Suffice to say that patient journeys are not similar for all diseases; however, there are commonalities in patient journeys of closely linked groups of diseases and specific needs for individual conditions [31]. The WHO recommends integrated management of NCDs with equitable access to a nationally determined set of promotive, preventive, curative, rehabilitative, and palliative basic health services [32]. Aligned with the WHO recommendation and common risk factors linking the major NCDs [33], the patient journey for NCDs can be structured into five broad touchpoints: awareness, screening, diagnosis, treatment, and adherence with integration of palliative care along the care continuum pathway (Fig. 1).

Fig. 1
figure 1

Key touchpoints of the patient journey for noncommunicable disease. HCP healthcare professional

The importance of the concept of primordial prevention, which focuses on health education even before risk factors arise, cannot be downplayed in the context of NCDs [34]. Awareness of health-promoting habits and knowledge of disease form the first stage of the patient journey, before the onset of NCDs [35]. Periodic or opportunistic screening for risk factors and co-occurring NCDs is an effective strategy for lowering the morbidity and mortality due to these diseases by detecting undiagnosed cases and initiating early treatment [36]. At the remedial phase, the treatment decision following diagnosis, treatment experience influenced by treatment goals, access to services, follow-up, and adherence to the recommended therapeutic or lifestyle modification interventions determine the course of the patient journey for NCDs and the outcomes. Palliative care is recognized as an integral component of universal health coverage and must be available throughout the life course of PLWNCDs particularly in LMICs, where approximately 80% of the global population in need of palliative care resides [37, 38]. Palliative care is essential for better control of symptoms and an improved quality of life for patients and also improves the physical and psychosocial well-being of families and caregivers [38].

The patient’s touchpoints with healthcare systems along their journey is further influenced by the accessibility of services across five dimensions, i.e., approachability, acceptability, availability and accommodation, affordability, and appropriateness (Fig. 2) [39]. These dimensions in access to care are in turn governed by the patient’s ability to perceive, ability to seek, ability to reach, ability to pay, and ability to engage, respectively [39]. Strategies designed to improve the patient journey must consider these factors to ensure a patient-centered perspective.

Fig. 2
figure 2

[Copyright © 2013, Springer Nature] published under license to BioMed Central Ltd. as indicated under the terms of the Creative Commons Attribution License (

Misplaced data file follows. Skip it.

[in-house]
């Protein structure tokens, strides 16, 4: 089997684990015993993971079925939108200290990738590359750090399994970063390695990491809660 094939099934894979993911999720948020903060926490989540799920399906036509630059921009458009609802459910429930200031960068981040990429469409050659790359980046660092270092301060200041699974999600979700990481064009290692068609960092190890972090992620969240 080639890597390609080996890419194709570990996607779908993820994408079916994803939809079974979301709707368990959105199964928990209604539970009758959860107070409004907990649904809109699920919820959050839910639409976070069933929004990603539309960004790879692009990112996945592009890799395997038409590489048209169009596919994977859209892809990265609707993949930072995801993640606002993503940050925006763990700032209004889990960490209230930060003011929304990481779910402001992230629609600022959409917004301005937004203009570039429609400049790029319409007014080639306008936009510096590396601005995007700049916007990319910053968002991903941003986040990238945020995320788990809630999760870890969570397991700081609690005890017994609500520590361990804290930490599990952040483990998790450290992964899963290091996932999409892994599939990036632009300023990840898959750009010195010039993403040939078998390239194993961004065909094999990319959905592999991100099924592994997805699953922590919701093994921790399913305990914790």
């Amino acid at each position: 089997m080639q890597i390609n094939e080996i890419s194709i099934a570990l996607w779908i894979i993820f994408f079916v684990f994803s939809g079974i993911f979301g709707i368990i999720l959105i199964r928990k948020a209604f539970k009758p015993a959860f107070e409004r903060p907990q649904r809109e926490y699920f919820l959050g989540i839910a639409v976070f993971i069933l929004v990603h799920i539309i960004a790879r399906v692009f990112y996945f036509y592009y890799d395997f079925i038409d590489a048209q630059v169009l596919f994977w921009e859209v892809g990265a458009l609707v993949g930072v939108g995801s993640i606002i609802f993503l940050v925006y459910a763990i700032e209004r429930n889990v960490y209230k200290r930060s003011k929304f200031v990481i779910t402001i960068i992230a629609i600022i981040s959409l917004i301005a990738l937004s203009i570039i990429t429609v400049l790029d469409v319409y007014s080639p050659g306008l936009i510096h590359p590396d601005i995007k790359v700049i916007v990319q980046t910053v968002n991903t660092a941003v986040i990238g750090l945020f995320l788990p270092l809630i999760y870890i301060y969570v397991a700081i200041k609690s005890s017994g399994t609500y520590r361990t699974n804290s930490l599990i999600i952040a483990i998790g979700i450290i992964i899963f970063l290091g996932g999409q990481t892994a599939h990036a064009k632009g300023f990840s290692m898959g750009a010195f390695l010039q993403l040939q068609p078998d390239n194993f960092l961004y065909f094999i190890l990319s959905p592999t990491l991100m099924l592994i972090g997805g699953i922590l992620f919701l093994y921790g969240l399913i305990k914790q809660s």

A conceptual framework of barriers and facilitators in access to healthcare. Reprinted from “Levesque, J., Harris, M.F. and Russell, G. Patient-centered access to health care: conceptualizing access at the interface of health systems and populations. Int J Equity Health 12, 18 (2013)”

Strategies to Improve the Patient Journey for NCDs Along Common Touchpoints

Improving the patient journey for NCDs requires cost-effective and efficient solutions customized to LMIC settings [40]. It is important to review problems and prospects of influencing factors at the micro, meso, and macro levels of healthcare, i.e., at the level of individuals, their households, and communities, as well as at the policy level [41]. Some recommendations are listed in Table 4.

Table 4 Summary of recommendations to improve the patient journey for NCDs

Disease Awareness and Knowledge of Associated Risk Factors: Effective Health Communication

The limited impact of the medical monologue between the doctor and the patient, guised as medical communication, has necessitated the development of health communication strategies that are collaboratively designed, implemented, and comprehensively evaluated to ensure sustainable health improvements [42, 43]. The overarching component of an effective health communication program remains a powerful, well-articulated, long-term vision. In chronic conditions like heart failure, transition from home to hospital can be high risk. Preventing rehospitalization requires integration of care across hospitals, home care agencies, and outpatient clinics and patient education [44]. Evidence suggests that increasing “patient activation” interventions—the skills and confidence that equip patients to become actively engaged in their healthcare—is linked to improved outcomes and reduced relapses and rehospitalizations [45].

Although physicians report attempts to educate patients on the causes of their disease and the importance of adhering to secondary prophylaxis, patients in LMICs still have very low levels of understanding of their disease [46]. There is potential to address the underlying issues by involving caregivers during consultation, use of native language while providing therapy or counselling, observing cultural nuances and levels of literacy. Awareness of the patients’ needs and cultural background should take precedence in the conversation around expectations of adherence of follow-up; physicians explanations and the level of patients’ understanding significantly affect treatment adherence, treatment outcome, and patients’ satisfaction [47]. Healthcare providers need to be critically aware of these issues when communicating with patients and their caregivers, select health information that is appropriate to the patients’ level of understanding, and employ a systematic approach using a basket of tools (e.g., printed material, displays, videos, and discussions) to educate and improve awareness and stress motivating principles, cultural relevance, and feasibility [47].